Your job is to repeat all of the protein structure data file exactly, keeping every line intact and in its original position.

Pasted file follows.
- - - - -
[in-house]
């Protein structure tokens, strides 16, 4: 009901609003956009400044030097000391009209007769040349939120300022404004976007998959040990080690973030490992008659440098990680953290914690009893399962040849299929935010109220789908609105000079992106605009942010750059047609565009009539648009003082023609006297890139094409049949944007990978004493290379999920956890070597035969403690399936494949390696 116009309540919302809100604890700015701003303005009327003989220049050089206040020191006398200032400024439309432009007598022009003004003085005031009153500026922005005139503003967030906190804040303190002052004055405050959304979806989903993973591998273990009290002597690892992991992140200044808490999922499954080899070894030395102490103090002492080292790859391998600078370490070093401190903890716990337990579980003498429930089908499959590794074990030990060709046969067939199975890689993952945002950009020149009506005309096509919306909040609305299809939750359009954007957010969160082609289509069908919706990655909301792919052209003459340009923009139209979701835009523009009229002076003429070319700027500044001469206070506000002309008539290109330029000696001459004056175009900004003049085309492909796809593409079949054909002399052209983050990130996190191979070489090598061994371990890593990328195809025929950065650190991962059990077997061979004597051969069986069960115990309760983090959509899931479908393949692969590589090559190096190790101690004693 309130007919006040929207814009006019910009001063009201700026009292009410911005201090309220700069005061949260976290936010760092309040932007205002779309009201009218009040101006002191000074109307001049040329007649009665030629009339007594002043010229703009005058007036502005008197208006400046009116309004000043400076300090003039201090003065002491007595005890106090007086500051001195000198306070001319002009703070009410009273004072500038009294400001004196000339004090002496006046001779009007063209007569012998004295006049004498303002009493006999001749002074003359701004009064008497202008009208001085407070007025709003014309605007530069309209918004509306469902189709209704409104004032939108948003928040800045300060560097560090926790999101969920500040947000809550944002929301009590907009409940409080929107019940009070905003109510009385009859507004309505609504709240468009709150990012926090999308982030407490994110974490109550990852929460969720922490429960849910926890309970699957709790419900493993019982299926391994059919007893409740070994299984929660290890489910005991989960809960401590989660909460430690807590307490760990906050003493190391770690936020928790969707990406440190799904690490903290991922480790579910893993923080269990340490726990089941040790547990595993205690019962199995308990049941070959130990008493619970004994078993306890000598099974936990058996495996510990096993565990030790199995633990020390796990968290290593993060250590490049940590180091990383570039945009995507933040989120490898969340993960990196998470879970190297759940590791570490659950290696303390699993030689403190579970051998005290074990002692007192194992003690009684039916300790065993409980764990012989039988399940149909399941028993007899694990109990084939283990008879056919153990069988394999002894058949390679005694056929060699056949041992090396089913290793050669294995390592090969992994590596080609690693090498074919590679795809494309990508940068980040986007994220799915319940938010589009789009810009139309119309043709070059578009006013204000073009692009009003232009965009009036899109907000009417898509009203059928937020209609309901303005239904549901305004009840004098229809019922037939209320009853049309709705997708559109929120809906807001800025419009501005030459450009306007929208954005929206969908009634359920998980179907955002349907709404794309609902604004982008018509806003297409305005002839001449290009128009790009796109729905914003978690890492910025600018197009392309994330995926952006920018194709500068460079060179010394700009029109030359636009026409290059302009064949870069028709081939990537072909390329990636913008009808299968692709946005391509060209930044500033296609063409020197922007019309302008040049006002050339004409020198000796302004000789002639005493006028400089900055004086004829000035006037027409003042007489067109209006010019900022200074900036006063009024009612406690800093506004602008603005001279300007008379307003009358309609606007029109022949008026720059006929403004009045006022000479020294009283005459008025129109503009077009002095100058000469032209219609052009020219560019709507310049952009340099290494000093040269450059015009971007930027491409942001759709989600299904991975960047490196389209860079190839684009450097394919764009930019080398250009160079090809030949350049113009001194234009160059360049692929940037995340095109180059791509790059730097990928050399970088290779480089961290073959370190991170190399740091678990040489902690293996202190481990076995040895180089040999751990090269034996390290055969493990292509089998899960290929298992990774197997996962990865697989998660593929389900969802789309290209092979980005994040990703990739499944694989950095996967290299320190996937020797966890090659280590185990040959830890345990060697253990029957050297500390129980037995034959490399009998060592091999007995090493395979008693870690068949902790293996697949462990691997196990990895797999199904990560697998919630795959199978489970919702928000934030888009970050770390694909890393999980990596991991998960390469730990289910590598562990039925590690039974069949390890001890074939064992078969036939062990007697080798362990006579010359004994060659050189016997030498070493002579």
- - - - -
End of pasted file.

[in-house]
């Protein structure tokens, strides 16, 4: 009901609003956009400044030097000391009209007769040349939120300022404004976007998959040990080690973030490992008659440098990680953290914690009893399962040849299929935010109220789908609105000079992106605009942010750059047609565009009539648009003082023609006297890139094409049949944007990978004493290379999920956890070597035969403690399936494949390696 116009309540919302809100604890700015701003303005009327003989220049050089206040020191006398200032400024439309432009007598022009003004003085005031009153500026922005005139503003967030906190804040303190002052004055405050959304979806989903993973591998273990009290002597690892992991992140200044808490999922499954080899070894030395102490103090002492080292790859391998600078370490070093401190903890716990337990579980003498429930089908499959590794074990030990060709046969067939199975890689993952945002950009020149009506005309096509919306909040609305299809939750359009954007957010969160082609289509069908919706990655909301792919052209003459340009923009139209979701835009523009009229002076003429070319700027500044001469206070506000002309008539290109330029000696001459004056175009900004003049085309492909796809593409079949054909002399052209983050990130996190191979070489090598061994371990890593990328195809025929950065650190991962059990077997061979004597051969069986069960115990309760983090959509899931479908393949692969590589090559190096190790101690004693 309130007919006040929207814009006019910009001063009201700026009292009410911005201090309220700069005061949260976290936010760092309040932007205002779309009201009218009040101006002191000074109307001049040329007649009665030629009339007594002043010229703009005058007036502005008197208006400046009116309004000043400076300090003039201090003065002491007595005890106090007086500051001195000198306070001319002009703070009410009273004072500038009294400001004196000339004090002496006046001779009007063209007569012998004295006049004498303002009493006999001749002074003359701004009064008497202008009208001085407070007025709003014309605007530069309209918004509306469902189709209704409104004032939108948003928040800045300060560097560090926790999101969920500040947000809550944002929301009590907009409940409080929107019940009070905003109510009385009859507004309505609504709240468009709150990012926090999308982030407490994110974490109550990852929460969720922490429960849910926890309970699957709790419900493993019982299926391994059919007893409740070994299984929660290890489910005991989960809960401590989660909460430690807590307490760990906050003493190391770690936020928790969707990406440190799904690490903290991922480790579910893993923080269990340490726990089941040790547990595993205690019962199995308990049941070959130990008493619970004994078993306890000598099974936990058996495996510990096993565990030790199995633990020390796990968290290593993060250590490049940590180091990383570039945009995507933040989120490898969340993960990196998470879970190297759940590791570490659950290696303390699993030689403190579970051998005290074990002692007192194992003690009684039916300790065993409980764990012989039988399940149909399941028993007899694990109990084939283990008879056919153990069988394999002894058949390679005694056929060699056949041992090396089913290793050669294995390592090969992994590596080609690693090498074919590679795809494309990508940068980040986007994220799915319940938010589009789009810009139309119309043709070059578009006013204000073009692009009003232009965009009036899109907000009417898509009203059928937020209609309901303005239904549901305004009840004098229809019922037939209320009853049309709705997708559109929120809906807001800025419009501005030459450009306007929208954005929206969908009634359920998980179907955002349907709404794309609902604004982008018509806003297409305005002839001449290009128009790009796109729905914003978690890492910025600018197009392309994330995926952006920018194709500068460079060179010394700009029109030359636009026409290059302009064949870069028709081939990537072909390329990636913008009808299968692709946005391509060209930044500033296609063409020197922007019309302008040049006002050339004409020198000796302004000789002639005493006028400089900055004086004829000035006037027409003042007489067109209006010019900022200074900036006063009024009612406690800093506004602008603005001279300007008379307003009358309609606007029109022949008026720059006929403004009045006022000479020294009283005459008025129109503009077009002095100058000469032209219609052009020219560019709507310049952009340099290494000093040269450059015009971007930027491409942001759709989600299904991975960047490196389209860079190839684009450097394919764009930019080398250009160079090809030949350049113009001194234009160059360049692929940037995340095109180059791509790059730097990928050399970088290779480089961290073959370190991170190399740091678990040489902690293996202190481990076995040895180089040999751990090269034996390290055969493990292509089998899960290929298992990774197997996962990865697989998660593929389900969802789309290209092979980005994040990703990739499944694989950095996967290299320190996937020797966890090659280590185990040959830890345990060697253990029957050297500390129980037995034959490399009998060592091999007995090493395979008693870690068949902790293996697949462990691997196990990895797999199904990560697998919630795959199978489970919702928000934030888009970050770390694909890393999980990596991991998960390469730990289910590598562990039925590690039974069949390890001890074939064992078969036939062990007697080798362990006579010359004994060659050189016997030498070493002579």